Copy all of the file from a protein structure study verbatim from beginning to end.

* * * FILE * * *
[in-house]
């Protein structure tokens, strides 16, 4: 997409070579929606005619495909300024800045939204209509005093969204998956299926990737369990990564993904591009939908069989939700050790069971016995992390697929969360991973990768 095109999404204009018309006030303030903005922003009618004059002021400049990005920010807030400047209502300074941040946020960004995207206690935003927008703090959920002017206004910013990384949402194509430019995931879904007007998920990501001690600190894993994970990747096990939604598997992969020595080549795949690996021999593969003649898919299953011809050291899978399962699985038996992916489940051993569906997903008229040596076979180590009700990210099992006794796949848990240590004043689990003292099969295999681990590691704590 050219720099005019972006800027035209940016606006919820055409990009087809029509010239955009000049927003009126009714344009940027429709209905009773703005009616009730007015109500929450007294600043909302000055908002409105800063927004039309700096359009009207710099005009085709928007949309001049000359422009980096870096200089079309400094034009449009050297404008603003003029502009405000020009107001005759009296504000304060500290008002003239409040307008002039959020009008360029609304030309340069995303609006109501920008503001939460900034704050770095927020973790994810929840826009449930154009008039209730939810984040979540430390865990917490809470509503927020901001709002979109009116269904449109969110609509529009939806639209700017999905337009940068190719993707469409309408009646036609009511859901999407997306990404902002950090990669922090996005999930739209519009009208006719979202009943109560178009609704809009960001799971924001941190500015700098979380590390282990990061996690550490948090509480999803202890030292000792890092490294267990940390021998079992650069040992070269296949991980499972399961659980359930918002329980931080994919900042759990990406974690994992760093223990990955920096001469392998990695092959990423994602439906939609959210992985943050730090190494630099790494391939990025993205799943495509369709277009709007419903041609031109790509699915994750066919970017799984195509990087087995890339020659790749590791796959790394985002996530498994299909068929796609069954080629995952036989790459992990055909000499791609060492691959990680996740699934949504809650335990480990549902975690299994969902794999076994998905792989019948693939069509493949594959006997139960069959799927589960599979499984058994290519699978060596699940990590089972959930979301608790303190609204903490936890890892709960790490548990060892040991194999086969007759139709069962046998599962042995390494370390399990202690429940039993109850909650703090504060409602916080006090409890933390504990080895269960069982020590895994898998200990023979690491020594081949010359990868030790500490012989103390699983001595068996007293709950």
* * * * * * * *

[in-house]
């Protein structure tokens, strides 16, 4: 997409070579929606005619495909300024800045939204209509005093969204998956299926990737369990990564993904591009939908069989939700050790069971016995992390697929969360991973990768 095109999404204009018309006030303030903005922003009618004059002021400049990005920010807030400047209502300074941040946020960004995207206690935003927008703090959920002017206004910013990384949402194509430019995931879904007007998920990501001690600190894993994970990747096990939604598997992969020595080549795949690996021999593969003649898919299953011809050291899978399962699985038996992916489940051993569906997903008229040596076979180590009700990210099992006794796949848990240590004043689990003292099969295999681990590691704590 050219720099005019972006800027035209940016606006919820055409990009087809029509010239955009000049927003009126009714344009940027429709209905009773703005009616009730007015109500929450007294600043909302000055908002409105800063927004039309700096359009009207710099005009085709928007949309001049000359422009980096870096200089079309400094034009449009050297404008603003003029502009405000020009107001005759009296504000304060500290008002003239409040307008002039959020009008360029609304030309340069995303609006109501920008503001939460900034704050770095927020973790994810929840826009449930154009008039209730939810984040979540430390865990917490809470509503927020901001709002979109009116269904449109969110609509529009939806639209700017999905337009940068190719993707469409309408009646036609009511859901999407997306990404902002950090990669922090996005999930739209519009009208006719979202009943109560178009609704809009960001799971924001941190500015700098979380590390282990990061996690550490948090509480999803202890030292000792890092490294267990940390021998079992650069040992070269296949991980499972399961659980359930918002329980931080994919900042759990990406974690994992760093223990990955920096001469392998990695092959990423994602439906939609959210992985943050730090190494630099790494391939990025993205799943495509369709277009709007419903041609031109790509699915994750066919970017799984195509990087087995890339020659790749590791796959790394985002996530498994299909068929796609069954080629995952036989790459992990055909000499791609060492691959990680996740699934949504809650335990480990549902975690299994969902794999076994998905792989019948693939069509493949594959006997139960069959799927589960599979499984058994290519699978060596699940990590089972959930979301608790303190609204903490936890890892709960790490548990060892040991194999086969007759139709069962046998599962042995390494370390399990202690429940039993109850909650703090504060409602916080006090409890933390504990080895269960069982020590895994898998200990023979690491020594081949010359990868030790500490012989103390699983001595068996007293709950």